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If you have a child that doesn’t sleep, there are certain things you will be 'tired' of hearing. If you know someone who has a nocturnal child, take it from me – a mum who hasn’t slept in over two years – there are a few things you should really avoid saying. Even if you are trying to be kind or sympathetic, the chances are that it won't help. If you want to offer comfort to a tired parent, do it in the form of cake (or any other treat you know they like). Little you can say will make the situation better, but cake will undoubtedly help! The sugar is needed to make it through the day and the very idea of preparing healthy snacks is plain exhausting. Just to help you out, from my own experience of staring daggers at friends and family, here are a few things to avoid saying.

 

'You look tired'

Firstly, thanks. We are surviving on three hours sleep a night and have absolutely no time to spend on ourselves any more. We're surprised we only look tired and not dead! We know we are not looking our best, so please don't point it out.

 

'It’s just a phase'

Is it? What is this based on? How have you arrived at this conclusion? How long will this 'phase' last? You don't actually have any idea, do you? They are just words. Words said out of kindness and/or concern, but still nothing but words. They are of little comfort to us when our tired minds can't think past tomorrow.

 

'How did they sleep last night?'

Just steer clear of this question at all costs! If we've had a bad night, we will want to rip your head from your shoulders. If we had a good night, just uttering the words: 'It was OK' can be enough to tempt fate and destroy any progress we had made.

 

'This won’t last forever'

Genius words of wisdom. Things are tough now. It is hard to look past the current struggle when we are exhausted, fighting to try and keep our head above the water. Thinking a few years (or even just a few months) down the line isn’t our top priority. Also, parenting struggles don't go away, they just change. So, we know that once we have got over this hurdle, we will then be faced with something new and possibly even more challenging!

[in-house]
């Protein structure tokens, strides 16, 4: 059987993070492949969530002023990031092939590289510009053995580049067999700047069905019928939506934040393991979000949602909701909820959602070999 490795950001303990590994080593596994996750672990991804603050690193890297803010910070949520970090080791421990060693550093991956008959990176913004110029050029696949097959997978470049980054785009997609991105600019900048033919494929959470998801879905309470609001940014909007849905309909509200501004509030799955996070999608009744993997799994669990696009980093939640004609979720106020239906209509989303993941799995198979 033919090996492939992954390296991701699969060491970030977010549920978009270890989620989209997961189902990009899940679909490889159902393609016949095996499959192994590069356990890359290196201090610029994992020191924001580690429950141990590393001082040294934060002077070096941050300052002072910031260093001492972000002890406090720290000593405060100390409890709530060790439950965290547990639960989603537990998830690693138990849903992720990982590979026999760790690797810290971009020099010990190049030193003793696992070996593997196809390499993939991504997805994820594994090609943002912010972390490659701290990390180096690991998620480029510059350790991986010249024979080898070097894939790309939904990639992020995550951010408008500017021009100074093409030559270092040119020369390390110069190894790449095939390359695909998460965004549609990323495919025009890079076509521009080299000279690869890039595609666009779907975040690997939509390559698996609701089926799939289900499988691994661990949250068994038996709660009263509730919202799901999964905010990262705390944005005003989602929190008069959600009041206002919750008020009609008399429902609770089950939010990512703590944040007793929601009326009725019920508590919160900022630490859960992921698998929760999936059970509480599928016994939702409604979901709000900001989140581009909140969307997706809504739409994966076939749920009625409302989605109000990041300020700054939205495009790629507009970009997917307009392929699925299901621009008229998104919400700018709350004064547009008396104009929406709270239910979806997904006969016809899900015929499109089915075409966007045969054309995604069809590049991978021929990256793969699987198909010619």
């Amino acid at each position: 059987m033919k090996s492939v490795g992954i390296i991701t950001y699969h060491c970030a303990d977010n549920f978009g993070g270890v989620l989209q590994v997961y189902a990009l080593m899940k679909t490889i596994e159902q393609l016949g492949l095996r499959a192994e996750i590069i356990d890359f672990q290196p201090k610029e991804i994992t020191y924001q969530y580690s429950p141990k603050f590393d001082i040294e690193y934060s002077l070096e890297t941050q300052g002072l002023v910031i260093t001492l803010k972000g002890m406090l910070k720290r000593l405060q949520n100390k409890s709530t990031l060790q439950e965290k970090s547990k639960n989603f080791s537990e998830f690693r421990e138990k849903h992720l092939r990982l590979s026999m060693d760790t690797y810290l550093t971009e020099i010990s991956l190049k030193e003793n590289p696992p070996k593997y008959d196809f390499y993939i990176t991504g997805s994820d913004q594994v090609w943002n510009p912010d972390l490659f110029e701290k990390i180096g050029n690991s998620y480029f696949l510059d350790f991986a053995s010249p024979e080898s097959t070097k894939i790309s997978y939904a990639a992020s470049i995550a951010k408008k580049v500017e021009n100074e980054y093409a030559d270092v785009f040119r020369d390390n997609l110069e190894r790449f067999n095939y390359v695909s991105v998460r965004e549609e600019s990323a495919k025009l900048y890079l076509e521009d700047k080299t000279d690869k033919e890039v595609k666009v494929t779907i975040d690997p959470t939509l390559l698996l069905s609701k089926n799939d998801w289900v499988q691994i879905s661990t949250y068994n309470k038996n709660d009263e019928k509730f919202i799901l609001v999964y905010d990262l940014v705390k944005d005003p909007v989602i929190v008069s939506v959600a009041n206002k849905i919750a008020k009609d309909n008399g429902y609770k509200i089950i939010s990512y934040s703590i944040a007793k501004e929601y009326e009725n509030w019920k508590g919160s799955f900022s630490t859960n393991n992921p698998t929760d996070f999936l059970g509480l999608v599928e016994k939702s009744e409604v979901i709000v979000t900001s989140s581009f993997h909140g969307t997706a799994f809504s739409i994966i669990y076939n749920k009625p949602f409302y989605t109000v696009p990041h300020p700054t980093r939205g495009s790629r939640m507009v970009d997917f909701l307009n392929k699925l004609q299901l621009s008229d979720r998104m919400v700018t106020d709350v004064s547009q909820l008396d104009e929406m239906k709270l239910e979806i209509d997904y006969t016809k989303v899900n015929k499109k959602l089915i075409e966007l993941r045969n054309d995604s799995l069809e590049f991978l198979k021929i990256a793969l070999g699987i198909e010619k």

'Have you tried...?'

If you have something innovative that we genuinely may not have thought of, then please do share. But don't insult our intelligence by suggesting something as basic as a bedtime routine or dark room!

 

'Mine slept through at...'

However you end this sentence, it won’t end well for you. If it ends by you saying ‘three months’, we will probably be ready to put a voodoo curse upon you! That's brilliant for you. Ours didn't. Let's leave it at that. Even if it’s the other extreme like: ‘mine didn't sleep through until five’, just lie! We are a lot happier being naïve and in the dark. Knowing there are a possible three years more of torture in store for us, may just push us over the edge.

 

'They must sleep more in the day?' or 'At least they nap'

They may do. But if they don’t, we don't need reminding of this. Even if our children do nap (mine doesn't), allowing us to try and do the same, it still doesn't make up for a full night of sleep.

 

'They just want to see you'

This may be true and, as lovely as that is, watching our children grow up is a really precious time and it can be difficult to enjoy when sleep-deprived. In my case, extra newborn cuddles through the night were great in the weeks after the birth, but now I have an extremely active toddler to contend with all day; I really, really need to recuperate at night.

 

'Sleep when the baby sleeps'

**Falls off chair laughing** These are usually the ‘wise’ words of a nonparent! Although most of us have come to terms with the fact that we will no longer have an immaculately kept house, there are a few key essentials that do need to be done like cleaning clothes, making food and occasionally showering. In any brief moments during the day when a child is sleeping, there is a parent not far away, darting about trying to catch up on chores.

 

'It will get easier' or 'You will get through this'

Thanks, I feel better now – NOT! Now where is the cake?!

 

'Have you tried "cry it out"?'

A comment that is definitely best to steer clear of. Maybe we've tried it, maybe it's not for us, but the last thing you want to do is add pressure to someone struggling. It's not for everyone and that’s fine.

 

'You are making a rod for your own back by...'

You might be right, you might not, but right now we just need sleep and absolutely anything that means we all get some rest, we will go ahead and do. We will deal with all the 'rods' collected in our back once we're a little less exhausted! A fragile parent does not need any further guilt piled on them; we have already formed our own extensive list of things we feel guilty about.

 

If you are struggling with sleep, you have my sympathy. Be kind to yourself: don’t worry that the house isn't perfect. If you want to eat cake at 10am, do it. If you need to go to bed at 8am, then go for it. That to-do list you have can more than likely wait. Don’t be afraid to put yourself first every now and again. Embrace every good night you do have and know that you are not alone.

 

Louisa Goodwin

 

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